|Habitat and Ecology:||This species is found in a variety of steep and rocky habitats. The vegetation in these areas varies widely from temperate rocky islands to pandanus lined gorges and spinifex covered hills in the central deserts (Eldridge and Pearson 2008). The diet of this species includes grass and some fruit, and it can survive without water for long periods, as its need is reduced by sheltering in caves during the day where relative humidity is higher (Langford and Pavey 2002). The species is long lived, with the average age of breeding females about 6 years (females mature at 1 year; animals live about 12 years).|
|Major Threat(s):||The various subspecies of Black-footed Rock Wallaby face different threats. The main threat overall to this species is predation from introduced foxes, and foxes are known to have played a major role in the decline of the species historically. Competition with domestic and introduced herbivores (primarily sheep and rabbits) is a major threat as well as loss of habitat due to changes in the fire regime and introduced grasses.|
All three subspecies and both races of Black-footed Rock Wallaby are listed as threatened under Australian law. The species occurs in a number of protected areas. The separate subspecies and races are managed separately. Some of the island populations should be sampled genetically – not all have been sampled and there is evidence of inbreeding with some locations. Regular monitoring of populations should be conducted in a coordinated fashion. Predator control measures (primarily fox baiting) need to be maintained and expanded within key areas for the species, as well as monitoring of fox populations. Fire management and habitat restoration should be implemented where feasible.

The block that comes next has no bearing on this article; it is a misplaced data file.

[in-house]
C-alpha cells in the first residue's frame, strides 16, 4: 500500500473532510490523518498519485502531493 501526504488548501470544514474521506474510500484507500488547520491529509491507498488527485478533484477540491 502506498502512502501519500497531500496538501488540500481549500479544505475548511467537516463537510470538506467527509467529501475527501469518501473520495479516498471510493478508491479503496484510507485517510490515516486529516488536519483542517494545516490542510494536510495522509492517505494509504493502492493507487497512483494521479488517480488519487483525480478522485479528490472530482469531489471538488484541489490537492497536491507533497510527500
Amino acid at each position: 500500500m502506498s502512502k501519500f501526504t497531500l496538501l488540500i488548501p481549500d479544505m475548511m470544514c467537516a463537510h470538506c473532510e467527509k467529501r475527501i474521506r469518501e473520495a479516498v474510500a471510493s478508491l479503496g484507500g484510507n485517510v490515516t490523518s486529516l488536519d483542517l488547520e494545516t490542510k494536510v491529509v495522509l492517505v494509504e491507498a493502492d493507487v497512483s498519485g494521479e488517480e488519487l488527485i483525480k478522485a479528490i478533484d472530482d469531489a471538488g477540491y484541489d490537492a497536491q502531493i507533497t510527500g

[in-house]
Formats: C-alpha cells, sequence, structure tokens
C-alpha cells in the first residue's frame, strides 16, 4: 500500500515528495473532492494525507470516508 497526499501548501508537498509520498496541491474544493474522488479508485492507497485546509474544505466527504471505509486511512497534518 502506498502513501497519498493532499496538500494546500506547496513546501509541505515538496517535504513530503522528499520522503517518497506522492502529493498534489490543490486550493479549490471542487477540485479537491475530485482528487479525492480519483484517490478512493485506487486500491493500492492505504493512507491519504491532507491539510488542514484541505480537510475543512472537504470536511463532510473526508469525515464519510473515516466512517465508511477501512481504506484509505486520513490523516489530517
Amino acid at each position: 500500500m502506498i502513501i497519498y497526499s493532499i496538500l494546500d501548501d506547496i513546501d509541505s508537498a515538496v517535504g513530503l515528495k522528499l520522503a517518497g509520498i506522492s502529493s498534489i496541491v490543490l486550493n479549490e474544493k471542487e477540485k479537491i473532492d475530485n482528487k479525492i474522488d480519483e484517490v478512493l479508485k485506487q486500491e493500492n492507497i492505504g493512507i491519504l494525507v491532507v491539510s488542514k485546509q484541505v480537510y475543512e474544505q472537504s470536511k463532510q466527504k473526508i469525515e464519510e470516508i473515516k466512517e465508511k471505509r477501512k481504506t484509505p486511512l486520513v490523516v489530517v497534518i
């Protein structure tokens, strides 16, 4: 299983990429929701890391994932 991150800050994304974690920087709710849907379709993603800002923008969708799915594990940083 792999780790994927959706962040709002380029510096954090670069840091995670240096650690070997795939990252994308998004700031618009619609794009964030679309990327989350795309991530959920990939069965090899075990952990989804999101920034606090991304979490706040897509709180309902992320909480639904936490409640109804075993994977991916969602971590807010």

A number of reintroductions of have been carried out to date and management of the relevant threatening processes described above is particularly important when establishing new populations (Davies et al. 2007). P. l. pearsoni was endemic to North Pearson Island, but in 1960 it was accidentally introduced to South and Middle Pearson, where populations are now established (Eldridge and Pearson 2008). In 1974 this subspecies was translocated to Thistle Island and in 1975 to Wedge Island (Eldridge and Pearson 2008). P. l. lateralis has been reintroduced to Avon Valley National Park (2001), Paruna Sanctuary (2001), Walyunga National Park (2002), and Cape Le Grand National Park (2003) (Davies et al. 2007). Further reintroductions/ translocations are planned and these should proceed along with the maintenance of genetic variation within captive-breeding populations.
|Citation:||Burbidge, A., Woinarski, J., Reed, J., van Weenen, J., Moseby, K.E. & Morris, K. 2008. Petrogale lateralis. The IUCN Red List of Threatened Species. Version 2014.3. <www.iucnredlist.org>. Downloaded on 27 January 2015.|